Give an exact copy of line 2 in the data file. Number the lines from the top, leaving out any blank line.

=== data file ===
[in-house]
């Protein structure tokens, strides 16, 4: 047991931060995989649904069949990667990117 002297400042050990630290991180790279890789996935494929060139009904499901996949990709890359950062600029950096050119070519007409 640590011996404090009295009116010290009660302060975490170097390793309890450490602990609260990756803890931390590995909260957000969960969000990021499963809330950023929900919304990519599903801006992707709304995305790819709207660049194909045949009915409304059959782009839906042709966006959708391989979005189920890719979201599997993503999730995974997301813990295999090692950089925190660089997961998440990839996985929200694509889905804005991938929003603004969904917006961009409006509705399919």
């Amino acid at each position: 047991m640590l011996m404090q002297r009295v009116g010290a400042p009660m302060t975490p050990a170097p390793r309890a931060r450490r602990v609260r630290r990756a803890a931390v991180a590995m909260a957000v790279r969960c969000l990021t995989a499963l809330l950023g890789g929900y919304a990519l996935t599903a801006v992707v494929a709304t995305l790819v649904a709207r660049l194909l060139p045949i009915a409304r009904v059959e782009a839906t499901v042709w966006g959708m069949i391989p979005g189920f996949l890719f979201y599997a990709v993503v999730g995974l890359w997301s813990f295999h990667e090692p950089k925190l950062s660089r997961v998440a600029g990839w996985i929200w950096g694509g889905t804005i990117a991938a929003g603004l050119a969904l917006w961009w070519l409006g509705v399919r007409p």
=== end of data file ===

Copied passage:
């Protein structure tokens, strides 16, 4: 047991931060995989649904069949990667990117 002297400042050990630290991180790279890789996935494929060139009904499901996949990709890359950062600029950096050119070519007409 640590011996404090009295009116010290009660302060975490170097390793309890450490602990609260990756803890931390590995909260957000969960969000990021499963809330950023929900919304990519599903801006992707709304995305790819709207660049194909045949009915409304059959782009839906042709966006959708391989979005189920890719979201599997993503999730995974997301813990295999090692950089925190660089997961998440990839996985929200694509889905804005991938929003603004969904917006961009409006509705399919």